One would still need to go into command prompt afaik. Making a click to change script would still be a task. I had come across this long back when I was trying something with my router and auto configuring IPs -- Automating TCP/IP Networking on Clients:Part 5: Scripting DNS on Clients

  8. #8
    Cithel is offline Senior Member
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    Quote Originally Posted by iMav View Post
    One would still need to go into command prompt afaik. Making a click to change script would still be a task. I had come across this long back when I was trying something with my router and auto configuring IPs -- Automating TCP/IP Networking on Clients:Part 5: Scripting DNS on Clients
    That could very well be correct, I've never tested it. I use group policy for things like that. Since in a manual config it would be a one time only job, it doesn't seem worth the effort. I might play with it today just to see what happens if it is scripted as a click to apply type of thing. I would think at the very least UAC would pop up. Interesting!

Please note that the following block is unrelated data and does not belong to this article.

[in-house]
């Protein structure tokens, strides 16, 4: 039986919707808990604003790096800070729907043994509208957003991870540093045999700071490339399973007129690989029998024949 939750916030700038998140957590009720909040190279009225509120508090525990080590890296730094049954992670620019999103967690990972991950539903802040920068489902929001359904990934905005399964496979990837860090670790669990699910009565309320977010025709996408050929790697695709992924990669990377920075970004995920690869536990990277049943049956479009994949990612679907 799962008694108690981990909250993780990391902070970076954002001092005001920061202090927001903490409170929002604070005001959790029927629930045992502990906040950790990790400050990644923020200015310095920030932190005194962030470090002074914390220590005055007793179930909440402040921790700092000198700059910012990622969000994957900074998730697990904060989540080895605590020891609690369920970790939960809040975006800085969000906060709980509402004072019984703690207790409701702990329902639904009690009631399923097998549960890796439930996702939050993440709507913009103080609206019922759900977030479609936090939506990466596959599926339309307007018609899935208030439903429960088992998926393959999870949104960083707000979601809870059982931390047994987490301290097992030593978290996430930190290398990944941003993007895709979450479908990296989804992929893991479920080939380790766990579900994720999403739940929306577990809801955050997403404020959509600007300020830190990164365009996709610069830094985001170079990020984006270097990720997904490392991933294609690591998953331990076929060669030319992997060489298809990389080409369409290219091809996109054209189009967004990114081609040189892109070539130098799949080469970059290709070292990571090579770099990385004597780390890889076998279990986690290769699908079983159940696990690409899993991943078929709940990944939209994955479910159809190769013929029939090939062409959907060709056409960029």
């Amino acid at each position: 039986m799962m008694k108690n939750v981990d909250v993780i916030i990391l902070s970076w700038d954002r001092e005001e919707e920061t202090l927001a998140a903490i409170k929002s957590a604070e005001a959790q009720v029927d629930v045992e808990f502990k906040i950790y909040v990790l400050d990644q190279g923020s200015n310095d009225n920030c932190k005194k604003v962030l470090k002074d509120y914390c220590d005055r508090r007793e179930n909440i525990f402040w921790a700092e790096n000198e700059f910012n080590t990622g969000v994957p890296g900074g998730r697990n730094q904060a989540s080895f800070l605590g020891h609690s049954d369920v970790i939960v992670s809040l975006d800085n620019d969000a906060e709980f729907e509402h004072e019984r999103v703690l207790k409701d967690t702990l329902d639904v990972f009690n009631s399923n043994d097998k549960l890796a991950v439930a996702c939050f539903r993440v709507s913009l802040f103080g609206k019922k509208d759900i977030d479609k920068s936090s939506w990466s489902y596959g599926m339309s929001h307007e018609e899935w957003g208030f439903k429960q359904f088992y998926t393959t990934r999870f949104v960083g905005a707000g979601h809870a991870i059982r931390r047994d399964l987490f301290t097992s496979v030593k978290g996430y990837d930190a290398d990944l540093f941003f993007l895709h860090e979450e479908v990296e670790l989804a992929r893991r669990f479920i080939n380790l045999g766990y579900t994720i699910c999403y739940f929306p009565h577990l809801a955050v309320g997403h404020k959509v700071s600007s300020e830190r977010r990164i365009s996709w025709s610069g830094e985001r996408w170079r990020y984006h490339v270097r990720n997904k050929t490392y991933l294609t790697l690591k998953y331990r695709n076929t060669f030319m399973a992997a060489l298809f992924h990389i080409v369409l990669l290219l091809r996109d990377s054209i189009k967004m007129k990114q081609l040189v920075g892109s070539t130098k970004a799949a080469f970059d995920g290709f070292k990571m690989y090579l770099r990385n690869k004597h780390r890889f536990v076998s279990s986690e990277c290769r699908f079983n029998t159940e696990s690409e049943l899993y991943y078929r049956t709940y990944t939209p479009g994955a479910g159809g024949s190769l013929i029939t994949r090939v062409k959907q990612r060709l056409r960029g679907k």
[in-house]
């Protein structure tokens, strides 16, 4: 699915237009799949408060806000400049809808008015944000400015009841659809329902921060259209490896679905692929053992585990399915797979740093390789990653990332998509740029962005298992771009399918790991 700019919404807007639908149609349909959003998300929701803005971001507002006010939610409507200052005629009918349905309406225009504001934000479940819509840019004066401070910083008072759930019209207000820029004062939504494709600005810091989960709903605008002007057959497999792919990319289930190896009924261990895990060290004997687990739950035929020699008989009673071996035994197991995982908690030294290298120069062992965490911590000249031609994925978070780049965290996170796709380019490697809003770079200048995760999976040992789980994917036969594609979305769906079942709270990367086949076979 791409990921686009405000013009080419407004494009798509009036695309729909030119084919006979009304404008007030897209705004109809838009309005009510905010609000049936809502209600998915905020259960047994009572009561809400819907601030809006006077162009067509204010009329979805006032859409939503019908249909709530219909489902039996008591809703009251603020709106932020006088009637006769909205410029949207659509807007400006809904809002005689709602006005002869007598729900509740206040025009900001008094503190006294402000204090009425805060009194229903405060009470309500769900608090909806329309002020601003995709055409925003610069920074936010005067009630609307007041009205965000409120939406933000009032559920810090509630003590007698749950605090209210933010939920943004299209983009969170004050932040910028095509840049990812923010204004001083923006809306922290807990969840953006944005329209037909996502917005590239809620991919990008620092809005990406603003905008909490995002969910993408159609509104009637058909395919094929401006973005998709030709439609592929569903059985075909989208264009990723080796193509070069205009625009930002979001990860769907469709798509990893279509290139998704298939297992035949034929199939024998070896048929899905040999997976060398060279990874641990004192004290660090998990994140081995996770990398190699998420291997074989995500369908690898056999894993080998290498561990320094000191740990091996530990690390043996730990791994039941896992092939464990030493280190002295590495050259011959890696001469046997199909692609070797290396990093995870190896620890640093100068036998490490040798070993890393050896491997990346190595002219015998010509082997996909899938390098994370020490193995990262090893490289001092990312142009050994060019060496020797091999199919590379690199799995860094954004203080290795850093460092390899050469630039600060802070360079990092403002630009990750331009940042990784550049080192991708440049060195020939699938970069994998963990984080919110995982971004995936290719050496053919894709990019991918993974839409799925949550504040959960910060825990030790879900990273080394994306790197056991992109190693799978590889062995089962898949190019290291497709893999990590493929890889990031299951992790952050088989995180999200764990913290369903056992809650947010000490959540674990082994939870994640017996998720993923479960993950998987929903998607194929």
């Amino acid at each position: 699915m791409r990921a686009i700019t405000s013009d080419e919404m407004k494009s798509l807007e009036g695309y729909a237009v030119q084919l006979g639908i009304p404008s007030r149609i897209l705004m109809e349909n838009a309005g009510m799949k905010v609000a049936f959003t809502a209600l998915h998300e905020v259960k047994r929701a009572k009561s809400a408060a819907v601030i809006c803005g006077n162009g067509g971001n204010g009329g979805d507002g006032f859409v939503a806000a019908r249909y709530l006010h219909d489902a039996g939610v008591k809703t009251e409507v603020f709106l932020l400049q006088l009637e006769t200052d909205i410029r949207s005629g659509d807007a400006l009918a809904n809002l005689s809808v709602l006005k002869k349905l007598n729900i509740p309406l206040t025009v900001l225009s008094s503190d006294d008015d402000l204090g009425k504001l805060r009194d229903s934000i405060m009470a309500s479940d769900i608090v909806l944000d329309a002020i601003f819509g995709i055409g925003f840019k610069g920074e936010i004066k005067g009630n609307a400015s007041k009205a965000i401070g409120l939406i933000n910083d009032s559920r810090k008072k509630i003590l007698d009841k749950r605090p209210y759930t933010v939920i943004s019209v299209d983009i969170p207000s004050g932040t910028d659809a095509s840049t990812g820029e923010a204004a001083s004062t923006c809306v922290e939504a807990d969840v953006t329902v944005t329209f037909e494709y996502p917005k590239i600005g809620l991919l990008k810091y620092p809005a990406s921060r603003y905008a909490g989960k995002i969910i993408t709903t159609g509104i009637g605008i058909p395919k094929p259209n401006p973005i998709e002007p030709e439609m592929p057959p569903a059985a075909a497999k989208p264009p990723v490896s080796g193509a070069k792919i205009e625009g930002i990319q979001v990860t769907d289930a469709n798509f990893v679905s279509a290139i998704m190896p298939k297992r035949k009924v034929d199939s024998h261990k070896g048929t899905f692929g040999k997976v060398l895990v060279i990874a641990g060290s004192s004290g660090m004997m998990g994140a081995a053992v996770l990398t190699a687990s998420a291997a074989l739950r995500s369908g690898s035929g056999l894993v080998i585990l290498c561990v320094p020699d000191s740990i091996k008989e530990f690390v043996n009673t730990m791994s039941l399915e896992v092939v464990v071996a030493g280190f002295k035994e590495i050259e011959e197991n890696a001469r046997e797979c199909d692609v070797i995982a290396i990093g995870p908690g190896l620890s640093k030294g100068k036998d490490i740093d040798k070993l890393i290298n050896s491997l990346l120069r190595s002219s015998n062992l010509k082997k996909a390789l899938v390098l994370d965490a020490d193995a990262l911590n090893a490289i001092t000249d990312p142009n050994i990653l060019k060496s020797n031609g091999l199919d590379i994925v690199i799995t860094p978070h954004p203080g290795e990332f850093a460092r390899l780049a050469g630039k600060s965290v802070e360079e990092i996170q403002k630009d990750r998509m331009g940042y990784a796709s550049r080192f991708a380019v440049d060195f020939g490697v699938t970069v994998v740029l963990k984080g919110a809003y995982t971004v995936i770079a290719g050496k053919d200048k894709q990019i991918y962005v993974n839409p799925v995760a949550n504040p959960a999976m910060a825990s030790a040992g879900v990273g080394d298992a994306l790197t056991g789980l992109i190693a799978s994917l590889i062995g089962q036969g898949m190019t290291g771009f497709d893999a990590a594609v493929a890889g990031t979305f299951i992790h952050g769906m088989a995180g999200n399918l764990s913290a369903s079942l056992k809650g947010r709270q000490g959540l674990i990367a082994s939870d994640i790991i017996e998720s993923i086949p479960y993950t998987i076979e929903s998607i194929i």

Sorry for the off topic post.

  9. #9
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    I use dns provided by ISP, so I don't understand what is the advantage, except a relative speed in some moments.

  10. #10
    leofelix is offline Member
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    Quote Originally Posted by Max_Payne View Post
    I use dns provided by ISP, so I don't understand what is the advantage, except a relative speed in some moments.
    Maybe a privacy concern If I'm not wrong

    https://www.grc.com/x/ne.dll?bh0bkyd2


    The string of text above is known as your Internet connection's "reverse DNS." The end of the string is probably a domain name related to your ISP. This will be common to all customers of this ISP. But the beginning of the string uniquely identifies your Internet connection. The question is: Is the beginning of the string an "account ID" that is uniquely and permanently tied to you, or is it merely related to your current public IP address and thus subject to change?
    The concern is that any web site can easily retrieve this unique "machine name" (just as we have) whenever you visit. It may be used to uniquely identify you on the Internet. In that way it's like a "supercookie" over which you have no control. You can not disable, delete, or change it. Due to the rapid erosion of online privacy, and the diminishing respect for the sanctity of the user, we wanted to make you aware of this possibility. Note also that reverse DNS may disclose your geographic location.
    The Big Brother is Watching You:-)